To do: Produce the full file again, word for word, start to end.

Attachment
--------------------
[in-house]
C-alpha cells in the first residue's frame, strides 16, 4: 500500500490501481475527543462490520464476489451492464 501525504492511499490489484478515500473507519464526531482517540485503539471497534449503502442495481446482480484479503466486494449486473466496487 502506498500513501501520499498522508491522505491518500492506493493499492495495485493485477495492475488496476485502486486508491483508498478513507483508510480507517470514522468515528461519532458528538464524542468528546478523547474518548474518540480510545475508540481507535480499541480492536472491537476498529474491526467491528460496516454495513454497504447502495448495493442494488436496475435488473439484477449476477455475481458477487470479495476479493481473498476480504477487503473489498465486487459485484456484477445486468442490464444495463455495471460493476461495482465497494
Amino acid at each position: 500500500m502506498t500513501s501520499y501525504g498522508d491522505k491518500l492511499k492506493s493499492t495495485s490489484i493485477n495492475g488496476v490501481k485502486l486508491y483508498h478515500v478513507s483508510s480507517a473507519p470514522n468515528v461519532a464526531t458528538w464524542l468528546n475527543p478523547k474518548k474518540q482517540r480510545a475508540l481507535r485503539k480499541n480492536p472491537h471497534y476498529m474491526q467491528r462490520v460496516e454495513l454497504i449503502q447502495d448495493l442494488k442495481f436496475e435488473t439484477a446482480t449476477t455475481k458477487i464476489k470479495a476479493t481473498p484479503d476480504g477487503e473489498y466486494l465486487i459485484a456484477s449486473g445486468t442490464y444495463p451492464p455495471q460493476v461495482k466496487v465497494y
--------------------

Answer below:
[in-house]
C-alpha cells in the first residue's frame, strides 16, 4: 500500500490501481475527543462490520464476489451492464 501525504492511499490489484478515500473507519464526531482517540485503539471497534449503502442495481446482480484479503466486494449486473466496487 502506498500513501501520499498522508491522505491518500492506493493499492495495485493485477495492475488496476485502486486508491483508498478513507483508510480507517470514522468515528461519532458528538464524542468528546478523547474518548474518540480510545475508540481507535480499541480492536472491537476498529474491526467491528460496516454495513454497504447502495448495493442494488436496475435488473439484477449476477455475481458477487470479495476479493481473498476480504477487503473489498465486487459485484456484477445486468442490464444495463455495471460493476461495482465497494
Amino acid at each position: 500500500m502506498t500513501s501520499y501525504g498522508d491522505k491518500l492511499k492506493s493499492t495495485s490489484i493485477n495492475g488496476v490501481k485502486l486508491y483508498h478515500v478513507s483508510s480507517a473507519p470514522n468515528v461519532a464526531t458528538w464524542l468528546n475527543p478523547k474518548k474518540q482517540r480510545a475508540l481507535r485503539k480499541n480492536p472491537h471497534y476498529m474491526q467491528r462490520v460496516e454495513l454497504i449503502q447502495d448495493l442494488k442495481f436496475e435488473t439484477a446482480t449476477t455475481k458477487i464476489k470479495a476479493t481473498p484479503d476480504g477487503e473489498y466486494l465486487i459485484a456484477s449486473g445486468t442490464y444495463p451492464p455495471q460493476v461495482k466496487v465497494y